This species is known from India and Sri Lanka.
A member of the pachycerus group. This species is similar to A. aratus (with which it has been treated as a junior synonym) and A. nesiotis but differs in having a broader head (cephalic index > 87 versus CI < 88 in A. nesiotis), and broader and more bulbous petiole and postpetiole (both are narrower in A. aratus and A. nesiotis). The scape is also relatively longer than in the others (scape index > 115 versus < 115). It is similar to A. levior in the shape of the head but differs in having longer scapes (Shattuck, 2008).
Keys including this Species
Distribution based on Regional Taxon Lists
Distribution based on AntMaps
Distribution based on AntWeb specimens
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Little is known about the biology of Aenictus aitkenii. The genus is comprised of species that live an army ant lifestyle. Aenictus typically prey on other ants, from other genera, or other insects such as wasps or termites. There are reports of Aenictus preying on other insects as well and even have been observed collecting honeydew from homopterans (Santschi, 1933; Gotwald, 1995) but this appears, at least from available evidence, to be uncommon. Foraging raids can occur day or night across the ground surface. Occasionally raids are arboreal. During a raid numerous workers attack a single nest or small area, with several workers coordinating their efforts to carry large prey items back to the nest or bivouac. Aenictus have a nomadic life style, alternating between a migratory phase in which nests are temporary bivouacs in sheltered places above the ground and a stationary phase where semi-permanent underground nests are formed. During the nomadic phase bivouacs move regularly, sometimes more than once a day when larvae require large amounts of food. Individual nests usually contain up to several thousand workers, although nest fragments containing only a few hundred workers are often encountered. Queens are highly specialised and look less like workers than in most ant species. They have greatly enlarged gasters (dichthadiform) and remain flightless throughout their life. New colonies are formed by the division of existing colonies (fission) rather than by individual queens starting colonies on their own.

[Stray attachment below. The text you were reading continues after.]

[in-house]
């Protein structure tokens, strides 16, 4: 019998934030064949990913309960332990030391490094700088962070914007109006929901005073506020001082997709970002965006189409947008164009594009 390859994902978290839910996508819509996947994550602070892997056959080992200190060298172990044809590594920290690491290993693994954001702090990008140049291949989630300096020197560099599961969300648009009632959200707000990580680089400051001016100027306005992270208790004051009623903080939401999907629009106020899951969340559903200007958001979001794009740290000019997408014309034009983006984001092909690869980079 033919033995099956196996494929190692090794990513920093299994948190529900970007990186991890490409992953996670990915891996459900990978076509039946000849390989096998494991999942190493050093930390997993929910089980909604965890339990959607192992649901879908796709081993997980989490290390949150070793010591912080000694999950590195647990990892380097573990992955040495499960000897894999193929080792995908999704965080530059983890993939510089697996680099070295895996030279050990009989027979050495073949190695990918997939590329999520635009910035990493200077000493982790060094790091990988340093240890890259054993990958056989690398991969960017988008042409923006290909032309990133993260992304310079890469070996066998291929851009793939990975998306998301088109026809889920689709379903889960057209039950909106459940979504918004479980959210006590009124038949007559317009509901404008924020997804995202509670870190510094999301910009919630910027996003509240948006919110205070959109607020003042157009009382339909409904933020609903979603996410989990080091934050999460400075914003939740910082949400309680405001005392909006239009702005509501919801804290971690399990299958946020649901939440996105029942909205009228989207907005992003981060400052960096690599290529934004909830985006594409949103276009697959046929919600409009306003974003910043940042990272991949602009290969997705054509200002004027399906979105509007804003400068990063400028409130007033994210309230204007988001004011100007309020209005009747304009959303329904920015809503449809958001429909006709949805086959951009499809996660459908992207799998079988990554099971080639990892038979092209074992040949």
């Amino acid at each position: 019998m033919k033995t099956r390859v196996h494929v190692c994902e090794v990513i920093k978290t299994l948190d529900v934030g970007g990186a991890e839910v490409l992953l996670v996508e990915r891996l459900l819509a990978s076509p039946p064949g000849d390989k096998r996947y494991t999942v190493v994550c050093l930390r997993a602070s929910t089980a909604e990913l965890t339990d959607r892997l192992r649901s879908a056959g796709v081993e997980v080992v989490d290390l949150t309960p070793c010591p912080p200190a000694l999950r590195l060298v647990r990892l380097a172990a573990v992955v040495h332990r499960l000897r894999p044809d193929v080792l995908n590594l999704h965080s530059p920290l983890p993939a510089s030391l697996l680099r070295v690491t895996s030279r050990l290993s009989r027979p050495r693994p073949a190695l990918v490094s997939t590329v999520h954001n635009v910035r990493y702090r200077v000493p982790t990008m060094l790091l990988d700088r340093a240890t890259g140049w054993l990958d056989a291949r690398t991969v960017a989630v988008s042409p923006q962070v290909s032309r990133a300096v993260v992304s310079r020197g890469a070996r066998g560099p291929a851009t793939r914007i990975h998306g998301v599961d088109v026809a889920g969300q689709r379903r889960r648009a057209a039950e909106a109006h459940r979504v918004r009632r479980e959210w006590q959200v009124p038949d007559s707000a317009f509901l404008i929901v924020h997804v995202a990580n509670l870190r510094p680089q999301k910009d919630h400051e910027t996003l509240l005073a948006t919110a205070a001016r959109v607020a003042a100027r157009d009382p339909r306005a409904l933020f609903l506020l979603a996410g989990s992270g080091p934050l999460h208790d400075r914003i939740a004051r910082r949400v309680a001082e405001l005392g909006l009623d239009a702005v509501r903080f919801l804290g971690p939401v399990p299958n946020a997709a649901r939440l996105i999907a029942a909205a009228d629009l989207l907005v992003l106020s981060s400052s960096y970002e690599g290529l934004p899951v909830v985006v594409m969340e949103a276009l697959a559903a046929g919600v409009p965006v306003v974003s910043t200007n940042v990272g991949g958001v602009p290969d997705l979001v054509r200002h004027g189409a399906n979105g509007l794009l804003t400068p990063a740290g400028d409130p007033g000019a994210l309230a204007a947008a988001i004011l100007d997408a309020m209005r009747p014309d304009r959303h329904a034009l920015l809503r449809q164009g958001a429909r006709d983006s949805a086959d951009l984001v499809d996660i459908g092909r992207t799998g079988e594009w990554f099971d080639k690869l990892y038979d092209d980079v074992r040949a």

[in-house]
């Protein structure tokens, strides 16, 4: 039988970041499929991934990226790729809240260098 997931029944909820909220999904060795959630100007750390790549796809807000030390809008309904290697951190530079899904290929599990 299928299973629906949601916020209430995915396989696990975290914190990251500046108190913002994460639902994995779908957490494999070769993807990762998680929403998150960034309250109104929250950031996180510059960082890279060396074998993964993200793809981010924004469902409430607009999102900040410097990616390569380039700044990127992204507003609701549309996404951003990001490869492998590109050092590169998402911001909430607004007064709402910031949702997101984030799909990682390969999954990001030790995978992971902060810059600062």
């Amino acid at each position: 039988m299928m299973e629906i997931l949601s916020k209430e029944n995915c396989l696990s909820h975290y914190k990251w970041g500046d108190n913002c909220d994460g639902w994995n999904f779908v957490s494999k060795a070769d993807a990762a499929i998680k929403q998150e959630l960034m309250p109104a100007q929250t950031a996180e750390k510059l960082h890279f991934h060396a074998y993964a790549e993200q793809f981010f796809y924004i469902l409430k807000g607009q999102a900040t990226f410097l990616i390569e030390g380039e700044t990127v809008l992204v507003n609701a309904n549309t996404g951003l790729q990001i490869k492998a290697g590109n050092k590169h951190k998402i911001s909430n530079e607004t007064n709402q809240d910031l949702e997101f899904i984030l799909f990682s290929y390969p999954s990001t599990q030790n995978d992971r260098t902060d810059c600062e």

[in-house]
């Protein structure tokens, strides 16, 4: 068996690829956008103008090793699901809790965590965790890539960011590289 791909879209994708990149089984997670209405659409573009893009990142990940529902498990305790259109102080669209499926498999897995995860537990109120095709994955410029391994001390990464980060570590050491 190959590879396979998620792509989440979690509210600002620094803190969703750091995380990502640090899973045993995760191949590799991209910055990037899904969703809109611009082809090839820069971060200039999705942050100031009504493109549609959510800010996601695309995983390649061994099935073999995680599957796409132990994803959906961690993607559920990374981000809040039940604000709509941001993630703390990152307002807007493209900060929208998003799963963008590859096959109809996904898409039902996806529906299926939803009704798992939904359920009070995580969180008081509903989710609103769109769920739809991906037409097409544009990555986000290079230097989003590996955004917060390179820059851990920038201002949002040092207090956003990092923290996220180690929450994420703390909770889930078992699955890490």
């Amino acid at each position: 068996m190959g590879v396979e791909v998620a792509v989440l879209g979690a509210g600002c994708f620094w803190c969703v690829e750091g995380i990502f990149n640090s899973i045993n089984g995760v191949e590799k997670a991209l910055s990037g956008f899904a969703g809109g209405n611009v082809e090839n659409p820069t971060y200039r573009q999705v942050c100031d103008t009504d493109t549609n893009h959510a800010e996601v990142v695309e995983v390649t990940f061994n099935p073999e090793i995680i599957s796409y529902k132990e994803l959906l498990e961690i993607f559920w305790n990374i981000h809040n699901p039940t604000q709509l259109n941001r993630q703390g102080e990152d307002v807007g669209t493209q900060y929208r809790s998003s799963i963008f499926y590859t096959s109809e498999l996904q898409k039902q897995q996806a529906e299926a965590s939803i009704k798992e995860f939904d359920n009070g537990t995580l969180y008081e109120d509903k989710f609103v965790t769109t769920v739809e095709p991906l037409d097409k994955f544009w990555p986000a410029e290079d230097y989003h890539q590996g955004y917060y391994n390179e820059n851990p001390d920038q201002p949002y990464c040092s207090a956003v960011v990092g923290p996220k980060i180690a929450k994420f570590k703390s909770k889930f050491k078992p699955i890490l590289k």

Known only from the worker caste.
The following information is derived from Barry Bolton's New General Catalogue, a catalogue of the world's ants.
- aitkenii. Aenictus aitkenii Forel, 1901a: 475 (w.) INDIA. Junior synonym of aratus: Wilson, 1964a: 446. Revived from synonymy and senior synonym of asiatica: Shattuck, 2008c: 16.
Unless otherwise noted the text for the remainder of this section is reported from the publication that includes the original description.
- asiatica. Aenictus aratus var. asiatica Forel, 1911h: 453 (w.) SRI LANKA. Junior synonym of aratus: Wilson, 1964a: 446; of aitkenii: Shattuck, 2008c: 16.
- Aenictus aitkenii: Worker syntypes from Kanara, Thana and Travancore, India.
- Aenictus aratus var. asiatica: Worker syntype from Sri Lanka.
- Forel, A. 1901a. Les Formicides de l'Empire des Indes et de Ceylan. Part VIII. The Journal of the Bombay Natural History Society. 13:462-477. PDF (page 475, worker described)
- Shattuck, S.O. 2008c. Review of the ant genus Aenictus in Australia with notes on A. ceylonicus (Mayr). Zootaxa. 1926:1-19. PDF
- Wilson, E. O. 1964a. The true army ants of the Indo-Australian area (Hymenoptera: Formicidae: Dorylinae). Pacific Insects. 6:427-483. PDF (page 446, junior synonym of aratus)